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Author Topic: Book Review: American Grace  (Read 252 times) Average Rating: 0
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Argumentum ad australopithecum
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Faith: Science to the Fourth Power
Jurisdiction: Ohayo Gozaimasu
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Barlaam and Josaphat

« on: October 05, 2011, 11:05:54 AM »

Peter Berkowitz on American Grace: How Religion Divides and Unites Us by Robert D. Putnam and David E. Campbell, with the assistance of Shaylyn Romney Garrett.

Religious toleration, according to the authors, is generally on the rise in the United States. Yet while relations between Protestants, Catholics, and Jews have never been better, not all interreligious tensions have been dissolved. Putnam and Campbell emphasize that one interreligious division, with implications for the 2012 elections, remains particularly potent — the tendency among evangelicals to hold negative views of Mormons. More generally, the authors report, “Three groups stand out for their unpopularity — Mormons, Buddhists, and Muslims.”

Yet when all is said and done, America is far from a house divided. Indeed, given America’s exceptional religious devotion and diversity, the degree of unity the country exhibits is remarkable. One factor, according to the authors, is civil religion or the generally nondenominational view, inscribed in the Declaration of Independence, that individual liberty and human equality are rooted in God’s creation. Another is the Constitution, the First Amendment of which both prohibits an establishment of religion and protects its free expression, thereby providing believers of all faiths wide latitude, consistent with laws binding on all citizens, to worship as they deem appropriate. A third factor flows from the political institutionalization of toleration which, by bringing people of different faiths and no faith at all together, encourages habits of heart and mind that reinforce the spirit of toleration. Putnam and Campbell call this “religious bridging,” or the common practice in contemporary America of spending time with people of different faiths or nonbelievers. “Multiple strands of evidence point in the same direction,” they argue. “When Americans associate with people of religions other than their own — or people with no religion at all — they become more accepting of other religions.” And this has served the interests of liberal democracy in America: “Interreligious mixing, mingling, and marrying have kept America’s religious melting pot from boiling over.”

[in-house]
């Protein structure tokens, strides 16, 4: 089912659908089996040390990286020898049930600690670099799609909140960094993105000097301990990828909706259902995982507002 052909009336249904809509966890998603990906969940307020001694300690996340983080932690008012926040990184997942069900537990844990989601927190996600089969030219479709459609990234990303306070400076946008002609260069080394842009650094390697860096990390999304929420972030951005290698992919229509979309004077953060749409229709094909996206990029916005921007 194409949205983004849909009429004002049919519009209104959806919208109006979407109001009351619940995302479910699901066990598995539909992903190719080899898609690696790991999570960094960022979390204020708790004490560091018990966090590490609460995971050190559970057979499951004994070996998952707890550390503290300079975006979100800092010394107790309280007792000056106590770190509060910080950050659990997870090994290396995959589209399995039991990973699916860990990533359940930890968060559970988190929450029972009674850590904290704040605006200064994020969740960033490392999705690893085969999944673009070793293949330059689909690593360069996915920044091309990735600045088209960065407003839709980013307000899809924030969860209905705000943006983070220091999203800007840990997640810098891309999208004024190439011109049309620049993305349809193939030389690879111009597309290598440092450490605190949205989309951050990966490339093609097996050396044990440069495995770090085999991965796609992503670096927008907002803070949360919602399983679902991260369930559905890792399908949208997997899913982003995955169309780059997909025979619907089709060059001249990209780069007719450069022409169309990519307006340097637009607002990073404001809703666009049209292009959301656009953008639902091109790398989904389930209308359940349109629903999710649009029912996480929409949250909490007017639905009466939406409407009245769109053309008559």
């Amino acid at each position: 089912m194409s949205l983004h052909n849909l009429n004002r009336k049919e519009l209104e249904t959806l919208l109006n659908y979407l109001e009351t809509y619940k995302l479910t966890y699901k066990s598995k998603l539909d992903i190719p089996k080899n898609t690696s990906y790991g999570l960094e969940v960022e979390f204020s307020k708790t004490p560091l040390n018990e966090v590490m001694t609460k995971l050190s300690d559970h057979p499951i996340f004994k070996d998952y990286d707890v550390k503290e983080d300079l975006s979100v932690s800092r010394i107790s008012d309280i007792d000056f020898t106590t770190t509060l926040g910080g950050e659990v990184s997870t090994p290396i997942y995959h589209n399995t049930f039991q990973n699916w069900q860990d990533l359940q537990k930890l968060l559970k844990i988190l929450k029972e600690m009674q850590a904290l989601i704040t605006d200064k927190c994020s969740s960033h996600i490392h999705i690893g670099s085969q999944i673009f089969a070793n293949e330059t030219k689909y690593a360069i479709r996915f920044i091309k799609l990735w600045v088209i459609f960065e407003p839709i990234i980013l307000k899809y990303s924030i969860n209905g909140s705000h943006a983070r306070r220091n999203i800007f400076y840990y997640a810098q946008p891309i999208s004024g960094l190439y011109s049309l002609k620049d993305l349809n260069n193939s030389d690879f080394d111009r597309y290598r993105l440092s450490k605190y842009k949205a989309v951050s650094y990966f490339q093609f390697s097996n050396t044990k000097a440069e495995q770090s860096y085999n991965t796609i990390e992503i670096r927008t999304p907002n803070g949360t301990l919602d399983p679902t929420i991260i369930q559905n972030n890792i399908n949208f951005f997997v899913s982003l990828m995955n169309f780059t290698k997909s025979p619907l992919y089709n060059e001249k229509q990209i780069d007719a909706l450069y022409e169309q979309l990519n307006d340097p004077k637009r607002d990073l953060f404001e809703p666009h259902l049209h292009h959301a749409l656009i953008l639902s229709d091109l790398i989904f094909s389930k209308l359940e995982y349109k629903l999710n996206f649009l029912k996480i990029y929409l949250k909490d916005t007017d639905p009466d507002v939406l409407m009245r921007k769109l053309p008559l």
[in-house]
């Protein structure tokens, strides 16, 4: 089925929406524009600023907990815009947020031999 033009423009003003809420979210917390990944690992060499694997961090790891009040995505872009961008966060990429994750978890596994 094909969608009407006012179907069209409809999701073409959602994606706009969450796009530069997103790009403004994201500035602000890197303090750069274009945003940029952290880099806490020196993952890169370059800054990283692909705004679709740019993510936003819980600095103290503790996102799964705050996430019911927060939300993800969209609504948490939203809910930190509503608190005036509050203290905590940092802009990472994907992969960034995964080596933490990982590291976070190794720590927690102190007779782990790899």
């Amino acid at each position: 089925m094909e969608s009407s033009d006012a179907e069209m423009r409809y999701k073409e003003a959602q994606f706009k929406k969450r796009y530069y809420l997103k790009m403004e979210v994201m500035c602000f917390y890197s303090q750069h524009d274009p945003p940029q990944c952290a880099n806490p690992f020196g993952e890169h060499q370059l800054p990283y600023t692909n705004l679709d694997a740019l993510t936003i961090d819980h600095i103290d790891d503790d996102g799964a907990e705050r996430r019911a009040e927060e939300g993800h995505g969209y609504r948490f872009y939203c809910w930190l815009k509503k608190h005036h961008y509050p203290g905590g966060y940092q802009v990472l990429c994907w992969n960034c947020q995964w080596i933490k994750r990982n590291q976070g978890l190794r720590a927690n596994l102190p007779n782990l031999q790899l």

If you will, you can become all flame.
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In order to become whole, take the "I" out of "holiness".
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